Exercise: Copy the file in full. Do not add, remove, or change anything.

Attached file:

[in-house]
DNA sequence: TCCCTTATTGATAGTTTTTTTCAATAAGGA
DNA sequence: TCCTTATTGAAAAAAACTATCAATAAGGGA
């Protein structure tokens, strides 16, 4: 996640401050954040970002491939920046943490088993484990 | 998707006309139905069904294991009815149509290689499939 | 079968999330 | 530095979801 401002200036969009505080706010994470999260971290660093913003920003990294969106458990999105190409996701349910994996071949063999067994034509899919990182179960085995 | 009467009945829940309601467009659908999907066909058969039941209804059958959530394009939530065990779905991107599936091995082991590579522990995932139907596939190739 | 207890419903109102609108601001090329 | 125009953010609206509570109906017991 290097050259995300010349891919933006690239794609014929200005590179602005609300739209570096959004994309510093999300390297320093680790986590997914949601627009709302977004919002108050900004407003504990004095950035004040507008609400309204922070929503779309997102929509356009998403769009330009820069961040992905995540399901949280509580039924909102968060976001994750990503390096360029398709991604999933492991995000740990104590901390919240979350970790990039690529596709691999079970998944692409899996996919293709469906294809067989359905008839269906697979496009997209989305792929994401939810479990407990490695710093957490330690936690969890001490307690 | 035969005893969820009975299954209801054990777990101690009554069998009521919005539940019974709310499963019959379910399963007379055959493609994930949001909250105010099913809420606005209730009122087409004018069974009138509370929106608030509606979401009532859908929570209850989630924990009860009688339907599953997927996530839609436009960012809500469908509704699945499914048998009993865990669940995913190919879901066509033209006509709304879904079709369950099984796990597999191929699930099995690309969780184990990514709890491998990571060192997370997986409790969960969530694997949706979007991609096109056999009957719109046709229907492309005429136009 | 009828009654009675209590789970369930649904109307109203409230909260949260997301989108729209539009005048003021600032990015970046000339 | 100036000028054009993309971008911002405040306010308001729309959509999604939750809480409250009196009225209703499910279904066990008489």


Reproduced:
[in-house]
DNA sequence: TCCCTTATTGATAGTTTTTTTCAATAAGGA
DNA sequence: TCCTTATTGAAAAAAACTATCAATAAGGGA
């Protein structure tokens, strides 16, 4: 996640401050954040970002491939920046943490088993484990 | 998707006309139905069904294991009815149509290689499939 | 079968999330 | 530095979801 401002200036969009505080706010994470999260971290660093913003920003990294969106458990999105190409996701349910994996071949063999067994034509899919990182179960085995 | 009467009945829940309601467009659908999907066909058969039941209804059958959530394009939530065990779905991107599936091995082991590579522990995932139907596939190739 | 207890419903109102609108601001090329 | 125009953010609206509570109906017991 290097050259995300010349891919933006690239794609014929200005590179602005609300739209570096959004994309510093999300390297320093680790986590997914949601627009709302977004919002108050900004407003504990004095950035004040507008609400309204922070929503779309997102929509356009998403769009330009820069961040992905995540399901949280509580039924909102968060976001994750990503390096360029398709991604999933492991995000740990104590901390919240979350970790990039690529596709691999079970998944692409899996996919293709469906294809067989359905008839269906697979496009997209989305792929994401939810479990407990490695710093957490330690936690969890001490307690 | 035969005893969820009975299954209801054990777990101690009554069998009521919005539940019974709310499963019959379910399963007379055959493609994930949001909250105010099913809420606005209730009122087409004018069974009138509370929106608030509606979401009532859908929570209850989630924990009860009688339907599953997927996530839609436009960012809500469908509704699945499914048998009993865990669940995913190919879901066509033209006509709304879904079709369950099984796990597999191929699930099995690309969780184990990514709890491998990571060192997370997986409790969960969530694997949706979007991609096109056999009957719109046709229907492309005429136009 | 009828009654009675209590789970369930649904109307109203409230909260949260997301989108729209539009005048003021600032990015970046000339 | 100036000028054009993309971008911002405040306010308001729309959509999604939750809480409250009196009225209703499910279904066990008489």